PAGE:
At the core of "1000 Words" is its monotonous, incessant lyric, looping and swirling in and out of coherence like some kind of psalm – a Gregorian chant for the digital age. Subtle vocoder is applied to the voice of lead vocalist Joe Bedell-Brill, which – along with bandmate Georgie Hoare's occasional harmonies – pulls attention relentlessly to the track's unique, bizarre concept. Bedell-Brill doesn't seem to breathe as his words overlap and intertwine; a once sensible narrative mutating into controlled, clinical chaos as the track progresses.

"We like to sing about nostalgia, looking back at your life, memory, and how that shifts and changes," the band explain of the track's inspiration. "We’re building memories upon memories, and storing them. Like the pile of old phones you have in your parents house. Or all the stuff you’ve made, which you record on hard drives but leave in a room. There are all these forgotten fragments."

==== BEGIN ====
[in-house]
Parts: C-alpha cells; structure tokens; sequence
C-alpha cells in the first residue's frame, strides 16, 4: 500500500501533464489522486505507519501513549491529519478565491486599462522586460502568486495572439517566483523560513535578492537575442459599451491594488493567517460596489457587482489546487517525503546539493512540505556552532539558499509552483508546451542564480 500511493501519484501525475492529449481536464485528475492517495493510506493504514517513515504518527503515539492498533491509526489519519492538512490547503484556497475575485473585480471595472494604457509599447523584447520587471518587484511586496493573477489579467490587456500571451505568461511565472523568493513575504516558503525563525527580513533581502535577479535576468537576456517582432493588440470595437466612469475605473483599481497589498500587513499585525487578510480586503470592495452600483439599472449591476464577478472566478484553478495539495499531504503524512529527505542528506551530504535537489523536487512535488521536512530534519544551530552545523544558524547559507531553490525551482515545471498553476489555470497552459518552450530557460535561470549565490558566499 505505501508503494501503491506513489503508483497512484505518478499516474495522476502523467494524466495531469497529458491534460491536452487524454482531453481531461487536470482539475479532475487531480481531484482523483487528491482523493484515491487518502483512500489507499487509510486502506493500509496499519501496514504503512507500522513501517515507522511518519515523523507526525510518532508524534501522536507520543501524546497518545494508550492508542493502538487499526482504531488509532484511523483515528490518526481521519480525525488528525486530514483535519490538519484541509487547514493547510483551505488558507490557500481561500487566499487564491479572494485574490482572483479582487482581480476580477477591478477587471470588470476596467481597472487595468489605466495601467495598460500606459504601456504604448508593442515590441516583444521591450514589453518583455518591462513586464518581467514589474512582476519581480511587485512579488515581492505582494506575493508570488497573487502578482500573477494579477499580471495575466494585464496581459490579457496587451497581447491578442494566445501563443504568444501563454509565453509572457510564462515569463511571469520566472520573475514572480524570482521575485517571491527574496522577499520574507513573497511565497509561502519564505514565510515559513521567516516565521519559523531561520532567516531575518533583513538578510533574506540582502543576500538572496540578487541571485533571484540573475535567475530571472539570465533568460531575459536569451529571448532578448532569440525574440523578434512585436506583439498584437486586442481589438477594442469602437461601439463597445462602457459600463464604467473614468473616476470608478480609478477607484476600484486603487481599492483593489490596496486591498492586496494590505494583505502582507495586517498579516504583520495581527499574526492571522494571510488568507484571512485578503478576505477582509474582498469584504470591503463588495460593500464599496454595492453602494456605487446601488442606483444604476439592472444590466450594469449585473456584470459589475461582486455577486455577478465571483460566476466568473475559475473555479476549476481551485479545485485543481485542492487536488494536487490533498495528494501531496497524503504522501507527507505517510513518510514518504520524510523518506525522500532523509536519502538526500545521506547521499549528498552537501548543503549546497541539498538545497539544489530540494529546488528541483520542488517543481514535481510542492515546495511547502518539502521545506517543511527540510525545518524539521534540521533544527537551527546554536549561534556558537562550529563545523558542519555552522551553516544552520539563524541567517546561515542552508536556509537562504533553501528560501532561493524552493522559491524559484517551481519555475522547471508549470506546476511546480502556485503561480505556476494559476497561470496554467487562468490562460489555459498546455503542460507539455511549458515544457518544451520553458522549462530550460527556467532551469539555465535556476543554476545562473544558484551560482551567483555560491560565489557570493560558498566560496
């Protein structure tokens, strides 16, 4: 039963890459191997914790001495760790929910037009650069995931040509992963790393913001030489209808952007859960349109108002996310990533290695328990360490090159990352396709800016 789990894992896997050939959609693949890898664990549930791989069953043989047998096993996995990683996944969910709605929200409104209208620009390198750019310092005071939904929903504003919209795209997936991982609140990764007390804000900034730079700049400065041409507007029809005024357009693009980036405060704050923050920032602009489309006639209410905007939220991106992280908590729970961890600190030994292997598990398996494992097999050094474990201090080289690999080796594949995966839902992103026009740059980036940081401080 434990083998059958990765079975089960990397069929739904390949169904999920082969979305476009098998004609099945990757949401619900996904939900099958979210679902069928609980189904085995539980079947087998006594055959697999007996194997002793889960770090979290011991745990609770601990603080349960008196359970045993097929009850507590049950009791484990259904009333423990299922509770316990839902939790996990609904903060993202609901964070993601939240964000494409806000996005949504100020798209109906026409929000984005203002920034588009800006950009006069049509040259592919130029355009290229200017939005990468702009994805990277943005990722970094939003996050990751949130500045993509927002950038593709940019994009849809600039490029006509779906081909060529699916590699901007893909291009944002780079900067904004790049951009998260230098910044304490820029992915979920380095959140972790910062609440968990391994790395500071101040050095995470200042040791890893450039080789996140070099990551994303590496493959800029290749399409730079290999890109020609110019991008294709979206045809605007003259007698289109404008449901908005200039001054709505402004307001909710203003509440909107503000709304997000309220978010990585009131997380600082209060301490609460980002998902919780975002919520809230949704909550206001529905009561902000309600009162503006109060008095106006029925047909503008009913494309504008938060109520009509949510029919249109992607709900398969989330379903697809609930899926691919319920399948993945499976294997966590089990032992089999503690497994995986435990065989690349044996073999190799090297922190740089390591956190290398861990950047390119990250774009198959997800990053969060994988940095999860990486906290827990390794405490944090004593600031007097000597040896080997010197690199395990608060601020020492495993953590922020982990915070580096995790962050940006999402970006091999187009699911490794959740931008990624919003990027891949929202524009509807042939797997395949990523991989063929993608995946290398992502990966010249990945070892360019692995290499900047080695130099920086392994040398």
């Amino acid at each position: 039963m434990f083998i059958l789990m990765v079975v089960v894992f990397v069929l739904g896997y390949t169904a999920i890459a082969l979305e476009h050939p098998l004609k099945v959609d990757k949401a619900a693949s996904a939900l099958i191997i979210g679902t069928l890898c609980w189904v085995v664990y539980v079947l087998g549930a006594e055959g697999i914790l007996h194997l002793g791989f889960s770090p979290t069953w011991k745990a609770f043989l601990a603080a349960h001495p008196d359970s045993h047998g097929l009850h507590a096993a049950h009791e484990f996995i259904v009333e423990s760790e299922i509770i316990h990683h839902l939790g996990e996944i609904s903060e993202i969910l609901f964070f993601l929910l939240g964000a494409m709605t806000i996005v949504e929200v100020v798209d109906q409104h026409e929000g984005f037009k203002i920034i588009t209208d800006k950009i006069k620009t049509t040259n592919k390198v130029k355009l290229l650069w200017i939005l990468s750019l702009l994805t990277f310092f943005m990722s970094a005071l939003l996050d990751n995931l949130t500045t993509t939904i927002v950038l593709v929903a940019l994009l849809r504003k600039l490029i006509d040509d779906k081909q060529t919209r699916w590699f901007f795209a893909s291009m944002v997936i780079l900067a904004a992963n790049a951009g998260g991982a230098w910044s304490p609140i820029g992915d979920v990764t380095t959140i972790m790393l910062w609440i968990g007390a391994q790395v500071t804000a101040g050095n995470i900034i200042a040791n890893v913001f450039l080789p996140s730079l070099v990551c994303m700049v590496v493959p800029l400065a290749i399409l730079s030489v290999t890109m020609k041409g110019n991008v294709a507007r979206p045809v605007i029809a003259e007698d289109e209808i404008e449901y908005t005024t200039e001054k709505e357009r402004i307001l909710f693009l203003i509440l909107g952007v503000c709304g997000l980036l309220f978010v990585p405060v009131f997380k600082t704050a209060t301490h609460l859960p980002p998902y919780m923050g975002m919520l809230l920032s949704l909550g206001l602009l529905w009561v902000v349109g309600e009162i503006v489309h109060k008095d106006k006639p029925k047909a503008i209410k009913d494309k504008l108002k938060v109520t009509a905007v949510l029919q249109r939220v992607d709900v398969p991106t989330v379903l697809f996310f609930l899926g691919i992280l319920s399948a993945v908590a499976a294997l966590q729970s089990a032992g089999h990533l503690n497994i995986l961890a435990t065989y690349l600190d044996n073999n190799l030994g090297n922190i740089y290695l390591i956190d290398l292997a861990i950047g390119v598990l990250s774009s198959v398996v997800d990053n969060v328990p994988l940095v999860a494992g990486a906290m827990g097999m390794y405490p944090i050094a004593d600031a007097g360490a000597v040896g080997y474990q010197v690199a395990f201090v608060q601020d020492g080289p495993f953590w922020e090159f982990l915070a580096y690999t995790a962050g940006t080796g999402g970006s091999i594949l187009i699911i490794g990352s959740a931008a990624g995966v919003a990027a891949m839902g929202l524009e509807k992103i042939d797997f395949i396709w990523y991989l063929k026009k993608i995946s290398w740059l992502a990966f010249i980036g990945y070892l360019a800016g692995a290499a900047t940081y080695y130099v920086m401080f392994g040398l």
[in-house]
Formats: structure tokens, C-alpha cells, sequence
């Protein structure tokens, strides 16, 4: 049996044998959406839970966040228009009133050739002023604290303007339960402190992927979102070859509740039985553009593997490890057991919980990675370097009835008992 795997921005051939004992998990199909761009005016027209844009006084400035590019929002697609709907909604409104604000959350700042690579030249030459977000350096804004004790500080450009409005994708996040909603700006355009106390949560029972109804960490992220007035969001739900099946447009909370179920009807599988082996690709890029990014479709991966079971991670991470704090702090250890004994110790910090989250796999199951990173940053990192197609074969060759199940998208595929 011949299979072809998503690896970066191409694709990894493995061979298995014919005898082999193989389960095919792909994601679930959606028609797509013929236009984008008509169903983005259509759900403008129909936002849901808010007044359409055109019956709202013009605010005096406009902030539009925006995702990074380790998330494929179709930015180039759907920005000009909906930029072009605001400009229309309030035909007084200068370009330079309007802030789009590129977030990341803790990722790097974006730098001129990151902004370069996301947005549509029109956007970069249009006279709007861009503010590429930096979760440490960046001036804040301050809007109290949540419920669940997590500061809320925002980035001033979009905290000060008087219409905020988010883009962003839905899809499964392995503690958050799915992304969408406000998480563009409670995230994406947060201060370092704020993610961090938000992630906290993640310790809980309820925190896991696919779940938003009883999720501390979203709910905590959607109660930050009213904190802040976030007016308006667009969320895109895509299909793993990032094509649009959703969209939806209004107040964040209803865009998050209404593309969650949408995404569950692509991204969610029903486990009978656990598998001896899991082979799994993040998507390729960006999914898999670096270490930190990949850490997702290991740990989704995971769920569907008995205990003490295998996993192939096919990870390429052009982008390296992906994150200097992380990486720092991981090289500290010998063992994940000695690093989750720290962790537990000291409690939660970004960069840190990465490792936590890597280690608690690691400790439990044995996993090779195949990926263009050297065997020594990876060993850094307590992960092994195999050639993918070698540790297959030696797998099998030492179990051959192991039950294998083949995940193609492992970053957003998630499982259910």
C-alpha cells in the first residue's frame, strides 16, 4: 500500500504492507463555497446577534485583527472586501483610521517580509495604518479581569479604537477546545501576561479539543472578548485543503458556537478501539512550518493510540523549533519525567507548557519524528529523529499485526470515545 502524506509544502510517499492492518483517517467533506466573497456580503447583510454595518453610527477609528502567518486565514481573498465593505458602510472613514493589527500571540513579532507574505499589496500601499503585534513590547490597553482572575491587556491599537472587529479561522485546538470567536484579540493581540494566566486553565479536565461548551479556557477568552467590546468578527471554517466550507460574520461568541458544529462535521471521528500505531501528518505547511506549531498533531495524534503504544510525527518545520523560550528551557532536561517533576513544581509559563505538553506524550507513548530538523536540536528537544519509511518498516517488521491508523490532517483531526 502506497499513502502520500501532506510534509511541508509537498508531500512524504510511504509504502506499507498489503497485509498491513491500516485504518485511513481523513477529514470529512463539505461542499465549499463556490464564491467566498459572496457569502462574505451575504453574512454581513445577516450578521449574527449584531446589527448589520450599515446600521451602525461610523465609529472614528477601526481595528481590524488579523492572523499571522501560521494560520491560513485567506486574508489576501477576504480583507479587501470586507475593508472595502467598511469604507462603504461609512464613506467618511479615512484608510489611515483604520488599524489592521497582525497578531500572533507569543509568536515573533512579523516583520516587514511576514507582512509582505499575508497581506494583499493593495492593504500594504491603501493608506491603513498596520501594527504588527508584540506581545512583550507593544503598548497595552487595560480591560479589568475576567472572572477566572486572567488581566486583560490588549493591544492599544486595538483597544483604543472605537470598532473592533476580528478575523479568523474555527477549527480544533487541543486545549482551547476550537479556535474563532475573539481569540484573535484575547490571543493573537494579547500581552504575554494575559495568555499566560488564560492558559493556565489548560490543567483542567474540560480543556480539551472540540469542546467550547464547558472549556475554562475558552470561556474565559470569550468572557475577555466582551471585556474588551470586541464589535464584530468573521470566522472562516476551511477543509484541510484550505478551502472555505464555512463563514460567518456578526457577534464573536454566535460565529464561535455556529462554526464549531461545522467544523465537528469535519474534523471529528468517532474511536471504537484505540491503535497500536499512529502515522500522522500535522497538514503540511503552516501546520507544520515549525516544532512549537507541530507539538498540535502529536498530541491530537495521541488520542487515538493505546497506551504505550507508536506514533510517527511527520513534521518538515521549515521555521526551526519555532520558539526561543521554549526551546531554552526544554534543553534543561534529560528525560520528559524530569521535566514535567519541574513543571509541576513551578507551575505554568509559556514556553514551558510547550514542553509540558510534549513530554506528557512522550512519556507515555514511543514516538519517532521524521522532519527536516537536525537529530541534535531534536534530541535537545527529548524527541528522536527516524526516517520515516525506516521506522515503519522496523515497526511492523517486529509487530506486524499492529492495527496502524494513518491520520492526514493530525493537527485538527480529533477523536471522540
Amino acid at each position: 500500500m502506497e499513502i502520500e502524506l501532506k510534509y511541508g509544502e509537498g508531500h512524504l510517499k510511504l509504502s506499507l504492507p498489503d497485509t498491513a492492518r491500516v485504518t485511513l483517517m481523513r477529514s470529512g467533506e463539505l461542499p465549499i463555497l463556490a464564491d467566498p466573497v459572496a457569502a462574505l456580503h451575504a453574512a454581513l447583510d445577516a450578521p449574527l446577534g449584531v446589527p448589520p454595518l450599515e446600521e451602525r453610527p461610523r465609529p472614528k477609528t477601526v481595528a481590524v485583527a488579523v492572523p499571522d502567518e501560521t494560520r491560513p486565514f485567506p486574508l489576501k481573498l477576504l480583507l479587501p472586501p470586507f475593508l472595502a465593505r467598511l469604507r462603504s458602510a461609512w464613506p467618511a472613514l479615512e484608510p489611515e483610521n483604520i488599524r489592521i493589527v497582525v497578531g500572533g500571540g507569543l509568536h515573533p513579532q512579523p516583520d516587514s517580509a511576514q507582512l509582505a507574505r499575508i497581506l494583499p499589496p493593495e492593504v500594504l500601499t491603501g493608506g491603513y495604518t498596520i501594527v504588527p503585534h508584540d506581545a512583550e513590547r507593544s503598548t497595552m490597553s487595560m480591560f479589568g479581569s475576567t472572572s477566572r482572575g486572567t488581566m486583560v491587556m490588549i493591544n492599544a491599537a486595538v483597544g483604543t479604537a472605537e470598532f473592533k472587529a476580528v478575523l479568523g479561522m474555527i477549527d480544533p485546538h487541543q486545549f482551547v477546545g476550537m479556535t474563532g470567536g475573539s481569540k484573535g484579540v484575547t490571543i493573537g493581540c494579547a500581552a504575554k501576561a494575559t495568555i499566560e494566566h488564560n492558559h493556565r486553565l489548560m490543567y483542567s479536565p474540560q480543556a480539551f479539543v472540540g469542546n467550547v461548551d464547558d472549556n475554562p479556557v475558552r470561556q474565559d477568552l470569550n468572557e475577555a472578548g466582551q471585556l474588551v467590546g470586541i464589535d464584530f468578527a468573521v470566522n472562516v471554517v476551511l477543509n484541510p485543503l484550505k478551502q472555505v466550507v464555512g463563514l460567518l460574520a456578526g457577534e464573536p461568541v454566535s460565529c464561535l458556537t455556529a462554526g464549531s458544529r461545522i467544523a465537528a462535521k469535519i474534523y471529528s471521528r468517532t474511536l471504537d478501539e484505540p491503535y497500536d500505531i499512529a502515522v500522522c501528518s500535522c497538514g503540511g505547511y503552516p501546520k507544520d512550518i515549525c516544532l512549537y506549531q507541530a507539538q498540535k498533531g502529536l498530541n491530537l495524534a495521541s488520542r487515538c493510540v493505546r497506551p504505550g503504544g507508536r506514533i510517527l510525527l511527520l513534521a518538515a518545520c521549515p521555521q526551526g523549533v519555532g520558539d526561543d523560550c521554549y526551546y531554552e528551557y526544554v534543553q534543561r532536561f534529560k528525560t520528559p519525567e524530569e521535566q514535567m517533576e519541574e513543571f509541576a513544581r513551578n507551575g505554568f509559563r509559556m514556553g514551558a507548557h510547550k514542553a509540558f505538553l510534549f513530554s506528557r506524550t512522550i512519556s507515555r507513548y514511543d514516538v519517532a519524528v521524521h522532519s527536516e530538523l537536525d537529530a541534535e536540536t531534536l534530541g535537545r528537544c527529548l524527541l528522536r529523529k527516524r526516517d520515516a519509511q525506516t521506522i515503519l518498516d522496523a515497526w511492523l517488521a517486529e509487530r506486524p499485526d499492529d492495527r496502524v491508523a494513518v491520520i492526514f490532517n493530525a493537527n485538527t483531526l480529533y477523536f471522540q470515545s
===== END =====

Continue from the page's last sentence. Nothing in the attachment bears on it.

Obviously, there's more to "1000 Words" than, well, the 1000 words it contains. Hoare and Bedel-Brill hoist their ambitious ideas against a perfectly executed backdrop of spacious, disco-infused synth-pop. Decisive keys and meticulously applied distortion swirl deftly beneath the lyrical performance, with production that nods to the greats of modern electronic music, such as Daft Punk and Giorgio Moroder.

On their first release, 0171 show they're not afraid to take risks and step far beyond the ordinary. They transgress – and indeed transcend – all norms and expectations of songwriting, creating something utterly unique and undeniably brilliant. We're hooked.

"1000 Words" is out now.